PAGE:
“Modeling physical materials with more freedom and flexibility is a dream longed for by human beings, and many artists have created unreal illusions in fixed or moving images, but those images were imaginary. “Can we obtain real objects that are transformed according to the dictates of our design?”
The surprising techniques developed in her projects by the Japanese artist Sachiko Kodama have no precedent in contemporary artistic practices, inside or outside the field of digital arts.
Her work is an example of how scientific research can expand the expressive vocabulary of artists today, to enable them to model physical reality and create images that we would have thought only possible in the field of imagination and the dream.
Kodama’s work is based on the study and manipulation of specific substances, ferrofluids, whose properties are, to be seen, almost magical. Ferrofluids are liquids that due to their metallic content have magnetic properties, and respond to the proximity of magnetic fields vibrating and changing shape.
Through a computer system, Kodama controls the strength of these magnetic fields to accurately measure the response of the liquid. Protrude, Flow, the project that made his work known, uses this technique to create a liquid sculpture that constantly changes shape before the astonished spectators. In this installation, a tray containing a solution of water, oil and ferrofluids is placed between two large magnets. The liquid in the tray responds to the sounds it receives from around it.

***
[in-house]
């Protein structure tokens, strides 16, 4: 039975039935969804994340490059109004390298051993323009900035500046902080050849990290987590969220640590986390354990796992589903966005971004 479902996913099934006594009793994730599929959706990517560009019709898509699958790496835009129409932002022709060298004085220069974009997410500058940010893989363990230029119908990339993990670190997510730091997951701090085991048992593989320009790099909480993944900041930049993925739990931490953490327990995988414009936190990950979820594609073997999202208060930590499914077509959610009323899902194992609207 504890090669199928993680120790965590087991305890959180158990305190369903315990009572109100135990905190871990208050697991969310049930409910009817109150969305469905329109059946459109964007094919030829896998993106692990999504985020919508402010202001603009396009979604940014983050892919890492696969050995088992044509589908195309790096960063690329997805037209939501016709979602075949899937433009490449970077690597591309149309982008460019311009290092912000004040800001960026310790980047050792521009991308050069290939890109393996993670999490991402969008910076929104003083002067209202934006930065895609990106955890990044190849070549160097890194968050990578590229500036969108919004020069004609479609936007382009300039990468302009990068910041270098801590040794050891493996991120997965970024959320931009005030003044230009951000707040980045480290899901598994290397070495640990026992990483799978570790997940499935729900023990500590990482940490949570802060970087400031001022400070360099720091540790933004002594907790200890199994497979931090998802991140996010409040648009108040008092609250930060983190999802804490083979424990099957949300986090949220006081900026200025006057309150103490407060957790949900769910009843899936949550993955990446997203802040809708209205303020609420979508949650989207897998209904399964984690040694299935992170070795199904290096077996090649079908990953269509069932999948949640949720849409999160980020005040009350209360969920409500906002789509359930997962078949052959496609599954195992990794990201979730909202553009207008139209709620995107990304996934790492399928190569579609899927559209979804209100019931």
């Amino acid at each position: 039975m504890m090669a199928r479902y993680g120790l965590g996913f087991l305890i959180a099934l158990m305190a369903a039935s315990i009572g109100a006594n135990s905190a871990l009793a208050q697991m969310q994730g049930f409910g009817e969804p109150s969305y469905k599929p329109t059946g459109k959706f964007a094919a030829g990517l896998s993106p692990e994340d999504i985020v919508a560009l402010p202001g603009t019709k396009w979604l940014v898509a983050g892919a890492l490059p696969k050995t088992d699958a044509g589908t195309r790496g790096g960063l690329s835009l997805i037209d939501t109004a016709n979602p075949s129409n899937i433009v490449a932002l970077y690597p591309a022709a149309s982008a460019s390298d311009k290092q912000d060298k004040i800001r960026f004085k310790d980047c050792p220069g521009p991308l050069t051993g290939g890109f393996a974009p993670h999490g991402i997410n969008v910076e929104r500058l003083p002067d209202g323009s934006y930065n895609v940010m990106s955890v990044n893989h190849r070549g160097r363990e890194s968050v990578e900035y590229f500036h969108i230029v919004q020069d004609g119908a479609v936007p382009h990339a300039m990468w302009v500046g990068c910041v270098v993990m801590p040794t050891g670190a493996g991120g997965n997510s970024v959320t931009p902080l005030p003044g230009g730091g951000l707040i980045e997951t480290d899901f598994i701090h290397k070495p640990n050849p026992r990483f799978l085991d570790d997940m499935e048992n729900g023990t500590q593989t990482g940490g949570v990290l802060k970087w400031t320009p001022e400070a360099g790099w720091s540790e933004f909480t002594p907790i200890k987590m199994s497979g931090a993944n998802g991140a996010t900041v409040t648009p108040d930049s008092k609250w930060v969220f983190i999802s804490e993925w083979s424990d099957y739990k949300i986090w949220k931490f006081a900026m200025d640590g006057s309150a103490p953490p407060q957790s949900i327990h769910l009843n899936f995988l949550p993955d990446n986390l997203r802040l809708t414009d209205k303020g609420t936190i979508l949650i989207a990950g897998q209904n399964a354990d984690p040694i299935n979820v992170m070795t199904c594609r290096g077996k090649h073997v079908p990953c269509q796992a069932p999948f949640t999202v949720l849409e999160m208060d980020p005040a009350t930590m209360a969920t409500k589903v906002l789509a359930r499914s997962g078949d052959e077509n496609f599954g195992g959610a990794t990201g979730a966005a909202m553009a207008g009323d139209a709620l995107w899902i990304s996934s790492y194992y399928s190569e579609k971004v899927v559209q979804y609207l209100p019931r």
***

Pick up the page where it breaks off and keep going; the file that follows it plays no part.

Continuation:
The sounds produced by the visitors cause alterations in the magnetic fields of the magnets that cause the liquid to defy gravity and physics and rise, acquiring three-dimensional shapes that mutate every second. A camera amplifies these movements and projects them onto a screen, where it is possible to appreciate in detail the richness and sophistication of the images produced.
These images, interestingly enough, are not entirely strange to us: they refer us to computer-generated synthetic images, with their shiny surfaces and their ability to change volume and shape in a second. This approach to a virtual aesthetic through a physical substance that we can observe in front of our eyes is one of the most intriguing aspects of this project.
Kodama has continued to develop its research with ferrofluids in later works such as Pulsate, an installation in which the magnetic liquid rests on a porcelain plate; Breathing Chaos, where the flickering of candlelight is the element that produces the movement of fluids, or Morphotower, the most sculptural of its projects, formed by a ceramic cube with holes through which the sinuous forms, composed by the liquid, emerge.
Her work has been exhibited at museums like the Museum of Contemporary Art – Tokyo, the Reina Sofia National Museum of Modern Art – Madrid and at the “Digital Creatures” exhibition in Rome.
+ information at: www.sachikokodamastudio.com